Renzi to visit Merkel in Berlin, Italy 'not a dunce'
Premier reportedly seeking green light for budget leeway17 March, 12:17
The premier, the leader of the centre-left Democratic Party (PD), has made several calls for Europe to focus more on growth and employment and less on German-mandated austerity that was the European Union's main response to the eurozone debt crisis.
Renzi, who became Italy's youngest premier at 39 after unseating his PD colleague Enrico Letta last month, also met French President François Hollande in Paris on Saturday ahead of a summit of European Union leaders later this week. Renzi announced an array of measures on Wednesday to revive the economy, which remains weak after emerging from its longest postwar recession last year, with unemployment at record levels of close to 13%.
He presented plans to cut income taxes by 10 billion euros, invest 1.74 billion euros in social housing programs, spend 3.5 billion euros on schools and repay 68 billion euros in outstanding bills, among other things.
He said that he had found ways to finance the measures without raising other taxes and promised Italy will not breach the 3% deficit-to-GDP ratio threshold that the EU allows.
But Renzi, who will lead a delegation of six ministers Monday, reportedly wants Italy to be allowed to post a deficit higher than the 2.6% of GDP that it had been forecast for this year.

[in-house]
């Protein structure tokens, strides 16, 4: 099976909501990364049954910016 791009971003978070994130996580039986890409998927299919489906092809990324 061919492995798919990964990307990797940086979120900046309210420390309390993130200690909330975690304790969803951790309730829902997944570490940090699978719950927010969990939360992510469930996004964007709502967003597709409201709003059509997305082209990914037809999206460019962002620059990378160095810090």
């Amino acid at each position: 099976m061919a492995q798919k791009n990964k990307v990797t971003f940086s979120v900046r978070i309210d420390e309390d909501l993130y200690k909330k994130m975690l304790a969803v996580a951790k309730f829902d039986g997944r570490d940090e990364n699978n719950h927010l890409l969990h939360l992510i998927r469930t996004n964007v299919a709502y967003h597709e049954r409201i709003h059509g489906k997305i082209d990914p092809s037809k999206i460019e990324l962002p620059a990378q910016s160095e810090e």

A German government spokesman called Renzi's economic-reform agenda "ambitious" on Friday. In an interview broadcast Sunday, Renzi said that Italy had made big strides forward in putting its public finances in order in recent years and "is not a dunce who should be made to stand behind the blackboard". The European Commission recently said the 2014 budget passed by Renzi's predecessor Letta did not do enough to bring down Italy's massive public debt of over two trillion euros, around 133% of GDP.
As a result it put Italy under "specific monitoring" over its "excessive macroeconomic imbalances", which include high debt and poor competitiveness, as part of an in-depth review.
In its monthly bulletin, the European Central Bank complained Thursday that Italy has not made "tangible progress" on hitting budget and debt targets set by the Commission.